This article relies largely or entirely on a single source. (November 2018)
Karst lakes are formed as the result of a collapse of subterranean caves, especially in water-soluble rocks such as limestone, gypsum and dolomite. This process is known as karstification. They can cover areas of several 100 square kilometres. Their shallow lakebed is usually an insoluble layer of sediment so that water is impounded, leading to the formation of lakes. Many karst lakes only exist periodically, but return regularly after heavy rainfall.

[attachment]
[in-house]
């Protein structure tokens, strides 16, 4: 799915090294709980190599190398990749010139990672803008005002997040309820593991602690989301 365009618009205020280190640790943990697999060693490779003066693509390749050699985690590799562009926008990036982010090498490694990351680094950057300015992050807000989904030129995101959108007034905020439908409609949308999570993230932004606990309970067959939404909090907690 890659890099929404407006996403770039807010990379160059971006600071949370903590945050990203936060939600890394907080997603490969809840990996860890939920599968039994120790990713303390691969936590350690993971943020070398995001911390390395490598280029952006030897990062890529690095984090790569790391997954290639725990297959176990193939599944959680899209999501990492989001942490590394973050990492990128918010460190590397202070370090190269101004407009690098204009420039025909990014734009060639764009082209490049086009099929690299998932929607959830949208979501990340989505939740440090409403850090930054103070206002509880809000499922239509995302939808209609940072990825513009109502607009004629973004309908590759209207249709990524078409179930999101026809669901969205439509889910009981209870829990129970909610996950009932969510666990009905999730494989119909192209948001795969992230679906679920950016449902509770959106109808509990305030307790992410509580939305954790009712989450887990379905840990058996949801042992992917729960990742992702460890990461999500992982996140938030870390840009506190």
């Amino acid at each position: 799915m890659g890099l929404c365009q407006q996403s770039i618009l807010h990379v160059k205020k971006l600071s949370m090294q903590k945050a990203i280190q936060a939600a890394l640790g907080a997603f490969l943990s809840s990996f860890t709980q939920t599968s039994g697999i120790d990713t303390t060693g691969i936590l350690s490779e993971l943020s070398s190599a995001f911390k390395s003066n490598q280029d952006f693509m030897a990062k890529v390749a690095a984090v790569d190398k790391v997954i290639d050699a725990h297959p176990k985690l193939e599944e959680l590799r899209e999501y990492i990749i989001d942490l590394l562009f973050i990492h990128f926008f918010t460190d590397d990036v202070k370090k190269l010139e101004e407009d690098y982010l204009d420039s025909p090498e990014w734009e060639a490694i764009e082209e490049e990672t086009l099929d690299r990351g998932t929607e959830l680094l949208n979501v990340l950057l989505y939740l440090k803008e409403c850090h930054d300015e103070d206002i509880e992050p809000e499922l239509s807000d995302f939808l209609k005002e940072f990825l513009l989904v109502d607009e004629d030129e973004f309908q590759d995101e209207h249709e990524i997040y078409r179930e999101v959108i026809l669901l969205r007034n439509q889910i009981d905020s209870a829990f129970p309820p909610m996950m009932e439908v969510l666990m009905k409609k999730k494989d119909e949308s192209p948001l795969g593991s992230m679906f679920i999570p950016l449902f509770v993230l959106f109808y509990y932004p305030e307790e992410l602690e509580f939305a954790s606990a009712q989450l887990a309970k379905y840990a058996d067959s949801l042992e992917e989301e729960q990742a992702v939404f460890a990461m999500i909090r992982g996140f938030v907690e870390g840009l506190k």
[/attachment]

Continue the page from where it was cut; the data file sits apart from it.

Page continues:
Karst lakes are found in the area around the Harz Mountains of Germany (e. g. the Juessee and the Bauerngraben in the South Harz Karst Landscape Biosphere Reserve, an episodic karst lake on the Karst Trail), in South Germany (e.g. the Eichener See), in France in the region of Quercy, in Estonia the Tudre, in Slovenia (e. g. the Cerkniško jezero), in Ireland the so-called turloughs (there is also a turlough in South Wales: Pant y Llyn or Pantyllyn near Builth Wells) and some in the United States. Even the Cenotes in the north of the Mexican peninsula of Yucatán, which were known by the Mayans, may be classed as karst lakes.